Thursday, June 3, 2010

"Hotshot" Traders Leaving Street

According to the WSJ, "hotshot" traders are leaving Wall Street in droves. Apparently, the mere threat of some watered down financial regulation that will limit pay is causing all the talent to flee in droves. The article notes the high profile exit of Deutsche Bank's Greg Lippmann on Friday and, well, that's pretty much it. So, one guy leaving. That's almost a drove. The rest of the story focuses on hedge funds, Blackrock and Citadel, that are gearing up to seed traders and portfolio managers who wish to leave Wall Street firms to trade their own capital. Well, to trade other people's capital, just with more upside than they'd get at their current banks. Sometimes it's not enough to be a multi-millionaire. Much better to be a billionaire.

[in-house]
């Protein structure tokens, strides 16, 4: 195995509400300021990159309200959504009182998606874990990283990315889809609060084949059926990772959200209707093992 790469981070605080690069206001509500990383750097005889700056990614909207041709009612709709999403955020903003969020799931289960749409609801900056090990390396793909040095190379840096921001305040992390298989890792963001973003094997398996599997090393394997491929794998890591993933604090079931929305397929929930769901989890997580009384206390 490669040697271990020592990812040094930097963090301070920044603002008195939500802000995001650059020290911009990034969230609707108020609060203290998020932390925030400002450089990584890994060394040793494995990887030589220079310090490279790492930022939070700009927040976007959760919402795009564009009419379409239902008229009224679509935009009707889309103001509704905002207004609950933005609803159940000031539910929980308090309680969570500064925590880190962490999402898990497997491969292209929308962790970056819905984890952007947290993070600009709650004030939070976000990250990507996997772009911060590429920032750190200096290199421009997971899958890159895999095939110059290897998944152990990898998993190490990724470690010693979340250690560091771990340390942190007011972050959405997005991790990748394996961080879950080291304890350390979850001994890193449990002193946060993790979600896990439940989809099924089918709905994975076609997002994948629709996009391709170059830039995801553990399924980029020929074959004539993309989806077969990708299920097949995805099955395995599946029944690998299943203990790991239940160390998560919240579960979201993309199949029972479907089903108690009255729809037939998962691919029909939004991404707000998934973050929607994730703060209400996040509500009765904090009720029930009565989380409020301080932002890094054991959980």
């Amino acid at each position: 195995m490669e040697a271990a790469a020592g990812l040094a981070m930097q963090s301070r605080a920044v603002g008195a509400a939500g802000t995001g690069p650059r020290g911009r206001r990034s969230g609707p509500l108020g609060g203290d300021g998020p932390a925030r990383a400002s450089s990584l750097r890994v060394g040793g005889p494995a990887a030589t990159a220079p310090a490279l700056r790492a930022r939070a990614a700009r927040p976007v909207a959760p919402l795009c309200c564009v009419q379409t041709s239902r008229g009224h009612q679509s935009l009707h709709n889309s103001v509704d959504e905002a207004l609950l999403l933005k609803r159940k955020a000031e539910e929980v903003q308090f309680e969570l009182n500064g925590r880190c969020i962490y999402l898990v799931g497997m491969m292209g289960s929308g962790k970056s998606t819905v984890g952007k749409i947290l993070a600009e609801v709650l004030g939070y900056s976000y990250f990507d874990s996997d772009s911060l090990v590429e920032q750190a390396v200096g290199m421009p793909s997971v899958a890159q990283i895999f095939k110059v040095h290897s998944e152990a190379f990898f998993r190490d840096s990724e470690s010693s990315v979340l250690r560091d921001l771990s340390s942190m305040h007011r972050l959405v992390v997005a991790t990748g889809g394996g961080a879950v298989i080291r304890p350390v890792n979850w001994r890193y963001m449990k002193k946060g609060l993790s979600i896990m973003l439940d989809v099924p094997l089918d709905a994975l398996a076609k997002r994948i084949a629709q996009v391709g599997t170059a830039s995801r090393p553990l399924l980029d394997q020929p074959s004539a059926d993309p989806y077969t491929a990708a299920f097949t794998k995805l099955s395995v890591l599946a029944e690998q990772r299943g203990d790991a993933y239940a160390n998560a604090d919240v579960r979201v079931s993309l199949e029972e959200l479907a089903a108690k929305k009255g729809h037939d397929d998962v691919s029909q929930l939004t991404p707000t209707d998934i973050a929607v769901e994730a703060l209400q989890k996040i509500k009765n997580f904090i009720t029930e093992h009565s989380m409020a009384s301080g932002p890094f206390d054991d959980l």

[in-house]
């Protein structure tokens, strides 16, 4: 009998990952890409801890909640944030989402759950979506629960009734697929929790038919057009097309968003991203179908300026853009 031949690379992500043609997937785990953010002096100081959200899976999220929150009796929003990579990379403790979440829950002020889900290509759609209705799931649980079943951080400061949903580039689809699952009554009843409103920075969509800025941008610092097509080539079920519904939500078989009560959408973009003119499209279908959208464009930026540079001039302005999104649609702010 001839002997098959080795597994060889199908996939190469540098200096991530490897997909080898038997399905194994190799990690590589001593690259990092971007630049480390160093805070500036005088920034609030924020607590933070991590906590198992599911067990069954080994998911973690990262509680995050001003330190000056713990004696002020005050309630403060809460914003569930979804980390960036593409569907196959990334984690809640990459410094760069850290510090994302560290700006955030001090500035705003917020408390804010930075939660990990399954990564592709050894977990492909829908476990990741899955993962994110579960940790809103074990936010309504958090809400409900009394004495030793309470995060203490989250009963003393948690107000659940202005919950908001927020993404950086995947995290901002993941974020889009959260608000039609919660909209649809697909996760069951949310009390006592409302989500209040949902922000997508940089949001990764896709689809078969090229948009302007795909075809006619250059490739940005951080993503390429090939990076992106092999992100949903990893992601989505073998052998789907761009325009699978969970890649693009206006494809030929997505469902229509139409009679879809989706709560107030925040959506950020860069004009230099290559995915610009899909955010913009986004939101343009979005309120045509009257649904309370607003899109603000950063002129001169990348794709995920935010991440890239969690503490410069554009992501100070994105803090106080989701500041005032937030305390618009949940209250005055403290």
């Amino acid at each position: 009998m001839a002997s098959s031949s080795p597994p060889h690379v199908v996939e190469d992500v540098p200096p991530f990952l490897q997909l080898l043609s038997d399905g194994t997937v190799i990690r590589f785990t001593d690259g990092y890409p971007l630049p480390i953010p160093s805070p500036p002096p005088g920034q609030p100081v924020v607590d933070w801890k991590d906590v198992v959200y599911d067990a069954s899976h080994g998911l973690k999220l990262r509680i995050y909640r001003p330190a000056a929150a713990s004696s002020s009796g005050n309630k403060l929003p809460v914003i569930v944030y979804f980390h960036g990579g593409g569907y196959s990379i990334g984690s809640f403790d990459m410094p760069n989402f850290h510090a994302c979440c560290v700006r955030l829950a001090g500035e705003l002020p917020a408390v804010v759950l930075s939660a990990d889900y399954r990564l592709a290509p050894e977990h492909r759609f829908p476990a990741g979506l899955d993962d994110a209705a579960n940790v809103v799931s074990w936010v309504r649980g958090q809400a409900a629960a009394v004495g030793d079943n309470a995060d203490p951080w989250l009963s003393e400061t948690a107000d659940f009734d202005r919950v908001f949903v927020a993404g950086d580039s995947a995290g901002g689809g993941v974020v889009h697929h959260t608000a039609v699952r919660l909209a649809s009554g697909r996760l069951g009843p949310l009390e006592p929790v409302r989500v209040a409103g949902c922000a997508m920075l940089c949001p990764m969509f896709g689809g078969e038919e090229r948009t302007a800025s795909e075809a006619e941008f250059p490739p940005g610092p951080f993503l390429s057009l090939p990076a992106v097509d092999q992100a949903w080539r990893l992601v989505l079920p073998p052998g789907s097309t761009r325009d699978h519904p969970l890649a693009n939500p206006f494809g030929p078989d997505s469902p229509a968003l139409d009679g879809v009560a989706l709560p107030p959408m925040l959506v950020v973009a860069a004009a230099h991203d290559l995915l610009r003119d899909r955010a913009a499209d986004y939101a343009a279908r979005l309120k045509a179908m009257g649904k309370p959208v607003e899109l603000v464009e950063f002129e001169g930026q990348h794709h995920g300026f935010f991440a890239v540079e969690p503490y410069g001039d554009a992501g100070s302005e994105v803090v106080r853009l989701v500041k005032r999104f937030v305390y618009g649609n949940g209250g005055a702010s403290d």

All cynicism aside, if this mass exodus of traders leaving the street is actually occurring and isn't just more of the Journal editorializing its hatred of new Wall Street regulations as a substitute for actual reporting, then I'd say it's good news. I still firmly believe that risk taking should occur with private capital and not with FDIC guaranteed funds. Besides, hotshot traders come and go. New guys come along to replace the old guard. Proprietary trading is hard and many traders that thrived in the cushy environment of a bank, where it was easy to pick off customers and borrow money at zero, may not do as well with limited capital, higher financing costs and no customers to lean on. And the really good ones should be starting their own firms and creating more jobs for our beleaguered job market. Let the exodus continue, I say. Let's see if we can get another "article" from the WSJ tomorrow about how traders are threatening not to go to hedge funds because of the threat of higher taxes on carried interest.

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